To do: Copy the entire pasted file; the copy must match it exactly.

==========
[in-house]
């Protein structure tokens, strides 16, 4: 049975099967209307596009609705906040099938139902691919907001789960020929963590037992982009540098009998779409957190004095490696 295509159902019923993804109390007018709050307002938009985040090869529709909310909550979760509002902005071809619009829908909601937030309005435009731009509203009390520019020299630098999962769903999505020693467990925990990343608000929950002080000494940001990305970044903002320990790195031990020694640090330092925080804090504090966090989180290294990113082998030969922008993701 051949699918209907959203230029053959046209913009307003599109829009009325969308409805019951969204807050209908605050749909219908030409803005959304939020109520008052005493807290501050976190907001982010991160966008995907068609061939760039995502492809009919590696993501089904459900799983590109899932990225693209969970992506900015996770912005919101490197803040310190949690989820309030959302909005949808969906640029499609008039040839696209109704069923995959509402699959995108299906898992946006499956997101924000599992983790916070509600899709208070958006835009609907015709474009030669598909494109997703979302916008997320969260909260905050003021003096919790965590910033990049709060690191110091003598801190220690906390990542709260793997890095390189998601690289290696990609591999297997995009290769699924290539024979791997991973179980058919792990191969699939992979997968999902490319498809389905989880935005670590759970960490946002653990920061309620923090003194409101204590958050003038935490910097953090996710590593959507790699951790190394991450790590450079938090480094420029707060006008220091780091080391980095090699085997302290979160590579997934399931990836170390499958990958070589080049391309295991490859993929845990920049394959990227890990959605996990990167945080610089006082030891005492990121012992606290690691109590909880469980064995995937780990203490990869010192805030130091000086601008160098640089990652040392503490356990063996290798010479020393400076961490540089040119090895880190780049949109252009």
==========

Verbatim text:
[in-house]
């Protein structure tokens, strides 16, 4: 049975099967209307596009609705906040099938139902691919907001789960020929963590037992982009540098009998779409957190004095490696 295509159902019923993804109390007018709050307002938009985040090869529709909310909550979760509002902005071809619009829908909601937030309005435009731009509203009390520019020299630098999962769903999505020693467990925990990343608000929950002080000494940001990305970044903002320990790195031990020694640090330092925080804090504090966090989180290294990113082998030969922008993701 051949699918209907959203230029053959046209913009307003599109829009009325969308409805019951969204807050209908605050749909219908030409803005959304939020109520008052005493807290501050976190907001982010991160966008995907068609061939760039995502492809009919590696993501089904459900799983590109899932990225693209969970992506900015996770912005919101490197803040310190949690989820309030959302909005949808969906640029499609008039040839696209109704069923995959509402699959995108299906898992946006499956997101924000599992983790916070509600899709208070958006835009609907015709474009030669598909494109997703979302916008997320969260909260905050003021003096919790965590910033990049709060690191110091003598801190220690906390990542709260793997890095390189998601690289290696990609591999297997995009290769699924290539024979791997991973179980058919792990191969699939992979997968999902490319498809389905989880935005670590759970960490946002653990920061309620923090003194409101204590958050003038935490910097953090996710590593959507790699951790190394991450790590450079938090480094420029707060006008220091780091080391980095090699085997302290979160590579997934399931990836170390499958990958070589080049391309295991490859993929845990920049394959990227890990959605996990990167945080610089006082030891005492990121012992606290690691109590909880469980064995995937780990203490990869010192805030130091000086601008160098640089990652040392503490356990063996290798010479020393400076961490540089040119090895880190780049949109252009």